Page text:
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New police therapy dog in training

Posted On 06 Aug 2023
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Hank joined Wayne Police Chief Ryan Strong’s family at the end of April 2023.

By Sarah Shurge – In October 2022, the Wayne Police Department’s therapy dog, Zeke, tragically and suddenly passed away after a short battle with cancer. However, the therapy dog program did not end with Zeke.
Zeke inspired therapy dog programs at multiple other police departments, and after taking time to grieve and mourn his loss, the Wayne Police Department is excited to announce that there is a new therapy dog in training.
Hank, a five-month-old Golden Retriever, joined Wayne Police Chief Ryan Strong’s family at the end of April 2023.
“It was tough getting another dog. I still miss Zeke,” said Chief Strong. “But the therapy dog program was so important to the department and to me, I knew we needed a new one. I wanted to get the new process going for the department and the community.”
According to Alliance of Therapy Dogs (ATD), therapy dogs can reduce stress and anxiety, provide companionship, and help people get through emotionally trying times.
“Police work is difficult. We see a lot of stressful things and people on the worst day of their lives. Having a therapy dog around relieves stress and brightens everyone’s day,” said Chief Strong. “It’s hard to have a bad day when there’s a Golden Retriever walking up to you.”
Therapy dogs must undergo obedience testing, veterinarian certification, and observation from trained testers in various settings, the department said.
Zeke joined the Wayne Police Department in 2019. He received 24 weeks of obedience training before being given an obedience test. After that, he underwent a series of observations by ATD while visiting various public places, such as a hospital and a psychiatric facility. He was also observed at the police department.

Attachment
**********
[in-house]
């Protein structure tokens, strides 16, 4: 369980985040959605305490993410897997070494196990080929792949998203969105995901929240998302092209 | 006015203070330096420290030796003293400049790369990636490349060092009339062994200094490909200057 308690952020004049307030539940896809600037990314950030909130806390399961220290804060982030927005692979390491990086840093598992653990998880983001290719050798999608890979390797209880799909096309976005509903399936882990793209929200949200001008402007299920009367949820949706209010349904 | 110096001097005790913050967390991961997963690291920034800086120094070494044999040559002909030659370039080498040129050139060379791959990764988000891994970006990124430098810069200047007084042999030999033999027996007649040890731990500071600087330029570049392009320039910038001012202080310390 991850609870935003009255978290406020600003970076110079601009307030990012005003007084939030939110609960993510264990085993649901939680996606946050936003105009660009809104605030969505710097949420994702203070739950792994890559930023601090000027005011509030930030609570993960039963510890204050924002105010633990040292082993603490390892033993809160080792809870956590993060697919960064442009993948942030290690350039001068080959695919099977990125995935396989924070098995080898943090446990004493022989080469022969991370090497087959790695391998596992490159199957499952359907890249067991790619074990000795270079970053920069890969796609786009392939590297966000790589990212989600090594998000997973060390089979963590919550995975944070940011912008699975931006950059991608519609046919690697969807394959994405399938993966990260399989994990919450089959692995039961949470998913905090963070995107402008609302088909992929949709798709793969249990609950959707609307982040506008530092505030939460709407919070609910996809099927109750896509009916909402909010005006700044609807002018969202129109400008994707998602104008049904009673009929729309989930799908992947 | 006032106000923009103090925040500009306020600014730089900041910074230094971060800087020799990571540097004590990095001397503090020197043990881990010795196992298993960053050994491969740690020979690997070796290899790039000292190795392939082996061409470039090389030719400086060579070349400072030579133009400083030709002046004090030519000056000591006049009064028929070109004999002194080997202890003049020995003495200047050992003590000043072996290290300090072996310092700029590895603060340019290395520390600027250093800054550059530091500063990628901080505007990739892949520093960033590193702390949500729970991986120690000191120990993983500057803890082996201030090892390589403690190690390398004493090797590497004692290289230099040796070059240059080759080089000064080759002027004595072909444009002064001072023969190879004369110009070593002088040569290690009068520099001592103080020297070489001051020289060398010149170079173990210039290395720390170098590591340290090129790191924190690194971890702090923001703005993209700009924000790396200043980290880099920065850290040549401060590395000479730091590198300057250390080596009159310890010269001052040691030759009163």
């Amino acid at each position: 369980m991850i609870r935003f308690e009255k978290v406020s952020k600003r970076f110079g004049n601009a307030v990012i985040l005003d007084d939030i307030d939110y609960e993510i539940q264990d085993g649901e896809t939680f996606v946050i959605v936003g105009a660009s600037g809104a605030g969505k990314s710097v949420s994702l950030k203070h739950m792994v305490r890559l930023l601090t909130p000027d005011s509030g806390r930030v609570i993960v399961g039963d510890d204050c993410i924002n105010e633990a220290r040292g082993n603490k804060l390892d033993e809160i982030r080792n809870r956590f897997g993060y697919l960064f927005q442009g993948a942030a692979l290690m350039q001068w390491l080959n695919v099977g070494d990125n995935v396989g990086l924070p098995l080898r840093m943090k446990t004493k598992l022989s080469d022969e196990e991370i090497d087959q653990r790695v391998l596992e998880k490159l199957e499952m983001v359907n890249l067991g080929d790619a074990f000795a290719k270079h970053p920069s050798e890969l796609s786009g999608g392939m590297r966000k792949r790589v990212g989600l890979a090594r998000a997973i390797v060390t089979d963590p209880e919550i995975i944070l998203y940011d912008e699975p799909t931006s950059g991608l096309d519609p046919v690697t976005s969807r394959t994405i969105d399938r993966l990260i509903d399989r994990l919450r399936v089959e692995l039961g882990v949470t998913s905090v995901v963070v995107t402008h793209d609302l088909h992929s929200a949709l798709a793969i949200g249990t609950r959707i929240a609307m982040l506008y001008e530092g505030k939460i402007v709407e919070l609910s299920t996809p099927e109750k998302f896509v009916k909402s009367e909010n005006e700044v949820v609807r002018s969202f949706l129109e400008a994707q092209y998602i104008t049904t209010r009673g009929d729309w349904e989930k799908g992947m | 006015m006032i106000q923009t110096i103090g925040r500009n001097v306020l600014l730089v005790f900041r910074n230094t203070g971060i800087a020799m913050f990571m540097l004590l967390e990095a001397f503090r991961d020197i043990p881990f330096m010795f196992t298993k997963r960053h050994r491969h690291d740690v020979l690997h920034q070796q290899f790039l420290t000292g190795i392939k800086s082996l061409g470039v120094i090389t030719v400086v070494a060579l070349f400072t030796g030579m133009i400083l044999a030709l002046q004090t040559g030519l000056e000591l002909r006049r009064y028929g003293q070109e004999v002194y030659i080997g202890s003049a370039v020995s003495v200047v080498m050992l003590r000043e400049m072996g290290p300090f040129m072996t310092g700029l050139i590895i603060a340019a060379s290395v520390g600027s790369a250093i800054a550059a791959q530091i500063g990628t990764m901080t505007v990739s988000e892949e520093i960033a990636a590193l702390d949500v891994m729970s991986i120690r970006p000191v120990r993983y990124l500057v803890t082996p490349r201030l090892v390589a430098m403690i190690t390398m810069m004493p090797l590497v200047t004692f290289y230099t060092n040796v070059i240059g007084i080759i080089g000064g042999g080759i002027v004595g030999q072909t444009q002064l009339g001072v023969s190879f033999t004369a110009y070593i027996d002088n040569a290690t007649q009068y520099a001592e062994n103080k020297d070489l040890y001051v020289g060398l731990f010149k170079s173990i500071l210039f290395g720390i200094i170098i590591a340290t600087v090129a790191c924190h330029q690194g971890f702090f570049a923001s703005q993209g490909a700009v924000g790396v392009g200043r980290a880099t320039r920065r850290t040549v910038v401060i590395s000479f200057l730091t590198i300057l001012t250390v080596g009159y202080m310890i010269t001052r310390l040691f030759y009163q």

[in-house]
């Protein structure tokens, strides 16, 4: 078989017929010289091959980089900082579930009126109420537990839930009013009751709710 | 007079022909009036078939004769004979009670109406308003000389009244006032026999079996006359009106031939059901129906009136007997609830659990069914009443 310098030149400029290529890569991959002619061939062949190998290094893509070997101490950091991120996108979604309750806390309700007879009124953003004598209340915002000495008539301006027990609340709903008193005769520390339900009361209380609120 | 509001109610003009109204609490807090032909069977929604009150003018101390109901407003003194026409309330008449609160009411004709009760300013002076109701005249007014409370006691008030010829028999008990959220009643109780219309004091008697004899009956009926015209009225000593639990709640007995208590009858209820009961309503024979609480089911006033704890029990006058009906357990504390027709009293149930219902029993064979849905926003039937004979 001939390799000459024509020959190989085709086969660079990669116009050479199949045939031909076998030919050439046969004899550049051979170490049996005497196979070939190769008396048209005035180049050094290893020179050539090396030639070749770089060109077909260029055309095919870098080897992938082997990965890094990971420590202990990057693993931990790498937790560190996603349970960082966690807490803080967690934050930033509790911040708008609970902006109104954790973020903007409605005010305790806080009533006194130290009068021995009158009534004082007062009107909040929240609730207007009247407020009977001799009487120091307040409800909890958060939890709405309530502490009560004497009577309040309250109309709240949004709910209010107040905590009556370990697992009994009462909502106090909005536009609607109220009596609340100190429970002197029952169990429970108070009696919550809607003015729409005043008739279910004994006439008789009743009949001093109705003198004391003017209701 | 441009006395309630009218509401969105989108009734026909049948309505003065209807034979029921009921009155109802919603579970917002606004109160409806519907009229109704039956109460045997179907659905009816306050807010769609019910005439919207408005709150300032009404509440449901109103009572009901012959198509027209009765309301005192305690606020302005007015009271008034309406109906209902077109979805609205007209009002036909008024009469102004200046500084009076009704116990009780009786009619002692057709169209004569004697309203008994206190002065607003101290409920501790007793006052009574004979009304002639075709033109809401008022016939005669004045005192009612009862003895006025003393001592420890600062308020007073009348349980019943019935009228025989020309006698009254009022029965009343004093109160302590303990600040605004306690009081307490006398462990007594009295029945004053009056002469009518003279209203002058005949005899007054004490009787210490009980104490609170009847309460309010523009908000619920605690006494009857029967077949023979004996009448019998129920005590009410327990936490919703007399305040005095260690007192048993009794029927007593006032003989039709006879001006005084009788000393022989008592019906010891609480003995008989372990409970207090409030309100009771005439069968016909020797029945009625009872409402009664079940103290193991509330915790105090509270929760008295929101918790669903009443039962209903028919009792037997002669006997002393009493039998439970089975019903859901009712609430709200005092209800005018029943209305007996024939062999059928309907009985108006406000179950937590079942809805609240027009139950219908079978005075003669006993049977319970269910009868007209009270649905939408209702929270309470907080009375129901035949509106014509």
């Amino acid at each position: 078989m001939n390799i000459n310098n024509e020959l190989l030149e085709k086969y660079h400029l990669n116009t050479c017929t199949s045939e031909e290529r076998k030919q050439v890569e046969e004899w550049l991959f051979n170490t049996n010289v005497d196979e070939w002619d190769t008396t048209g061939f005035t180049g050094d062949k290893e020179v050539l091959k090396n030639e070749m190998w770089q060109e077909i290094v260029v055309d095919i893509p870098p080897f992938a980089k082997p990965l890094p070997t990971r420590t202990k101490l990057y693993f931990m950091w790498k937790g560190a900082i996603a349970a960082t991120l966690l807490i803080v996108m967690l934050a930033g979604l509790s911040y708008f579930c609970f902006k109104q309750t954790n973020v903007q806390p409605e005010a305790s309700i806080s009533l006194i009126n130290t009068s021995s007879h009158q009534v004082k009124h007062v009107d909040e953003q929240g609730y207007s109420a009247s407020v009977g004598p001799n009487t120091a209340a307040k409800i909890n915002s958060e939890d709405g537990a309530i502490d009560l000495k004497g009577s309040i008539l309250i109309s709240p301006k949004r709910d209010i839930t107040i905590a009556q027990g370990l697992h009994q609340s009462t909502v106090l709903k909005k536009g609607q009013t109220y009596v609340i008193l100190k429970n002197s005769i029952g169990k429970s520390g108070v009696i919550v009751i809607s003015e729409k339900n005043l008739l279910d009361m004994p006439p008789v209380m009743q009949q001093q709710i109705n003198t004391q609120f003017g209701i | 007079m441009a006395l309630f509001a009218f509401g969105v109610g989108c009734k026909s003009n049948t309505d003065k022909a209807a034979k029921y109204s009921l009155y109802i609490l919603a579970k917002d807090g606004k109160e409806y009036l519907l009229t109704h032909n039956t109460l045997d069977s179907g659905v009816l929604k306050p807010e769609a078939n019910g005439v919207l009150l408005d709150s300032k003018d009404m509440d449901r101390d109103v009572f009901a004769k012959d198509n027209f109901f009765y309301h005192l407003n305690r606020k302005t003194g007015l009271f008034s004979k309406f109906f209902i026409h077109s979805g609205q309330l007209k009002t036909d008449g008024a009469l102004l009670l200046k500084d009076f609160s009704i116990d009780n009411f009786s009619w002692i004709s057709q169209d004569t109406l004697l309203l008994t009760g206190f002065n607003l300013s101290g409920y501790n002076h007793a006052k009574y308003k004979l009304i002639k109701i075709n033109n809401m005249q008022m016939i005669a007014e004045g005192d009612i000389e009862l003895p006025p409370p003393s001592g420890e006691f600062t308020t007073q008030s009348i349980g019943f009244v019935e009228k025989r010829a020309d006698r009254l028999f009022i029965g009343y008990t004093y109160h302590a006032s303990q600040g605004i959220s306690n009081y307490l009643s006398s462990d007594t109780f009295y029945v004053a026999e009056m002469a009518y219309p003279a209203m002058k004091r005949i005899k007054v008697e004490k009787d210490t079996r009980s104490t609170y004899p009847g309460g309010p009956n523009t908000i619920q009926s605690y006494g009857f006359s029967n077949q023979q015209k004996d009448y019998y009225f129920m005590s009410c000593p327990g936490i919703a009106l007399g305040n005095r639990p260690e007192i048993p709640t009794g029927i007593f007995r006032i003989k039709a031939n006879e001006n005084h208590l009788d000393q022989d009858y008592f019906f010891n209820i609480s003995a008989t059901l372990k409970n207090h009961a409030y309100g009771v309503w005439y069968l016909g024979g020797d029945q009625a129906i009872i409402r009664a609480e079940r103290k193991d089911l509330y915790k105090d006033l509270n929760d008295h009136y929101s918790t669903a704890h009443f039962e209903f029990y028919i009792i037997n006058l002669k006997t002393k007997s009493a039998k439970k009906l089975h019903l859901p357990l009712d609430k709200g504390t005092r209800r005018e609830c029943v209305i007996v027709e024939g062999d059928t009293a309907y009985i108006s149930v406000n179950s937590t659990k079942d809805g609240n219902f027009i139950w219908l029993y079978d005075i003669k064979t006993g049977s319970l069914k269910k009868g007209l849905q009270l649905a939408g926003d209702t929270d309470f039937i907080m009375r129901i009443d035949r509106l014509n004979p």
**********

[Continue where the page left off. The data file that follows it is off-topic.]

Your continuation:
ATD provides support to those who use dogs to visit nursing homes, hospitals, schools, and other facilities where a dog could provide comfort to others. “I’m super excited for the training process with Hank,” said Chief Strong. “The first step is socialization. I’ve been bringing him to the station once or twice a week. He’s doing really well. He met the officers and brightens everyone’s day even though he’s not certified yet.”
Hank can’t be certified as a therapy dog until he is one year old, which will be in March. However, Chief Strong stated that everybody is thrilled to have a new dog around.
“We started obedience classes for a few months and then therapy dog certification will be closer towards winter,” said Chief Strong. “He’s doing well in his classes and has a good attention span. Hank is a good dog, he’s just a different kind. Hank is more driven with wanting to learn the training while Zeke was more laid back. It’s been fun.”
Good luck to Hank and his training process!

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